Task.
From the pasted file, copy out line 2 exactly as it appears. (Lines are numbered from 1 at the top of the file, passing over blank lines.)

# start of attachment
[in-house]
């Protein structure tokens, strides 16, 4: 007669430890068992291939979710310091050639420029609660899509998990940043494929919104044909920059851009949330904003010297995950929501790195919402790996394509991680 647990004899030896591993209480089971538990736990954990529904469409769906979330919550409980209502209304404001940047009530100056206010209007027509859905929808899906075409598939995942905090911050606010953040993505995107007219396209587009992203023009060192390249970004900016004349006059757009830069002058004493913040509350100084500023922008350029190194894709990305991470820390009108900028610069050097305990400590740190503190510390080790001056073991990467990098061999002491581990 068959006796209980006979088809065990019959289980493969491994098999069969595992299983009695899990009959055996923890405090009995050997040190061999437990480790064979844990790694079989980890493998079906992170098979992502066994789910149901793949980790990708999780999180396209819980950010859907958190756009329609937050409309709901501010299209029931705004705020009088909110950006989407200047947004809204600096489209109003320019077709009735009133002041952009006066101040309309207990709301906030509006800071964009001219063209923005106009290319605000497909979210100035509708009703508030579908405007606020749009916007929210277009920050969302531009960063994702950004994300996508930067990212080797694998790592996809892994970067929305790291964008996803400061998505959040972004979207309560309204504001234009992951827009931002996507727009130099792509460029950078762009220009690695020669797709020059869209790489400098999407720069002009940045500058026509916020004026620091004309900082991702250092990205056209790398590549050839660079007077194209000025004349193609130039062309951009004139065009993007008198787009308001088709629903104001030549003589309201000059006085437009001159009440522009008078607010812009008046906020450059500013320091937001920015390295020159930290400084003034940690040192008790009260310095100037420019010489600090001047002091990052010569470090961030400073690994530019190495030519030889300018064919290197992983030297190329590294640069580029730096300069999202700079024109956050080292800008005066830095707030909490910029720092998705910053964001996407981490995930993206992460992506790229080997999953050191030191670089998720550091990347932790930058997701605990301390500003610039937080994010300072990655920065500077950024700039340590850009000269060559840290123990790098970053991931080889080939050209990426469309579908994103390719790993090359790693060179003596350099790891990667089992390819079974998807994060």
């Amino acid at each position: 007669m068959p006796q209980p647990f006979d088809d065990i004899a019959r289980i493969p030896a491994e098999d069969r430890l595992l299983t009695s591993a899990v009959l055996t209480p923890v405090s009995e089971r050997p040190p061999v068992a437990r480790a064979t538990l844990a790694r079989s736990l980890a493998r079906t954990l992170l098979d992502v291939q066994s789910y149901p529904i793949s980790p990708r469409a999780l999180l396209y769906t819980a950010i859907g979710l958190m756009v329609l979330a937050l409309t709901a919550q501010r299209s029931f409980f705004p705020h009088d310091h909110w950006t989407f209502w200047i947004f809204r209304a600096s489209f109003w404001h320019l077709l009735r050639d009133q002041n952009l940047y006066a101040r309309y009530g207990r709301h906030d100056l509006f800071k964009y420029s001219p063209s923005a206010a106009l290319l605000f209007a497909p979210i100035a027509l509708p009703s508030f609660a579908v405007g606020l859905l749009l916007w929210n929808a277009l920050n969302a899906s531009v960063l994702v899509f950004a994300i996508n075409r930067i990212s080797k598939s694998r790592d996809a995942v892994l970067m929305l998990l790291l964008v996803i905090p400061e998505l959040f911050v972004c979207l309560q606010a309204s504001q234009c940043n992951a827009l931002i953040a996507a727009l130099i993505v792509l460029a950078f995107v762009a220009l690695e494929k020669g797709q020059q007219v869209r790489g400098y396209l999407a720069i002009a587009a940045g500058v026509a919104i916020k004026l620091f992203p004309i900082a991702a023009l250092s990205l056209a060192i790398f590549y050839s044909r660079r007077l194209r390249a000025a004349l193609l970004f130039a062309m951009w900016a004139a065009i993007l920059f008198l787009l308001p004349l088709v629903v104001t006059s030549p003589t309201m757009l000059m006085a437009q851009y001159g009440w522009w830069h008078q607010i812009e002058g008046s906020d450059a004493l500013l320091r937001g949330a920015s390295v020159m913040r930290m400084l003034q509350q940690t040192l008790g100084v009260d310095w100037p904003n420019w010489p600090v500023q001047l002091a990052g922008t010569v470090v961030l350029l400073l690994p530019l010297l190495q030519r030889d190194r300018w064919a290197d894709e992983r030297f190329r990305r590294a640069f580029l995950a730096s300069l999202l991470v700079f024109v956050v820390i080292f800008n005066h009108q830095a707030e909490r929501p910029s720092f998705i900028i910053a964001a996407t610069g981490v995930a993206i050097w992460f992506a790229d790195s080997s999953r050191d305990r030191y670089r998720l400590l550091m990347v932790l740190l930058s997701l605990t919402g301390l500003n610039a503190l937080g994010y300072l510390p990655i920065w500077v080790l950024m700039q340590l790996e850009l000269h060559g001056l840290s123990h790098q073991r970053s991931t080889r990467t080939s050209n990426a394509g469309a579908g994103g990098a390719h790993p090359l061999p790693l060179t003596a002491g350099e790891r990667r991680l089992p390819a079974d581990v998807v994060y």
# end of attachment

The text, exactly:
């Protein structure tokens, strides 16, 4: 007669430890068992291939979710310091050639420029609660899509998990940043494929919104044909920059851009949330904003010297995950929501790195919402790996394509991680 647990004899030896591993209480089971538990736990954990529904469409769906979330919550409980209502209304404001940047009530100056206010209007027509859905929808899906075409598939995942905090911050606010953040993505995107007219396209587009992203023009060192390249970004900016004349006059757009830069002058004493913040509350100084500023922008350029190194894709990305991470820390009108900028610069050097305990400590740190503190510390080790001056073991990467990098061999002491581990 068959006796209980006979088809065990019959289980493969491994098999069969595992299983009695899990009959055996923890405090009995050997040190061999437990480790064979844990790694079989980890493998079906992170098979992502066994789910149901793949980790990708999780999180396209819980950010859907958190756009329609937050409309709901501010299209029931705004705020009088909110950006989407200047947004809204600096489209109003320019077709009735009133002041952009006066101040309309207990709301906030509006800071964009001219063209923005106009290319605000497909979210100035509708009703508030579908405007606020749009916007929210277009920050969302531009960063994702950004994300996508930067990212080797694998790592996809892994970067929305790291964008996803400061998505959040972004979207309560309204504001234009992951827009931002996507727009130099792509460029950078762009220009690695020669797709020059869209790489400098999407720069002009940045500058026509916020004026620091004309900082991702250092990205056209790398590549050839660079007077194209000025004349193609130039062309951009004139065009993007008198787009308001088709629903104001030549003589309201000059006085437009001159009440522009008078607010812009008046906020450059500013320091937001920015390295020159930290400084003034940690040192008790009260310095100037420019010489600090001047002091990052010569470090961030400073690994530019190495030519030889300018064919290197992983030297190329590294640069580029730096300069999202700079024109956050080292800008005066830095707030909490910029720092998705910053964001996407981490995930993206992460992506790229080997999953050191030191670089998720550091990347932790930058997701605990301390500003610039937080994010300072990655920065500077950024700039340590850009000269060559840290123990790098970053991931080889080939050209990426469309579908994103390719790993090359790693060179003596350099790891990667089992390819079974998807994060």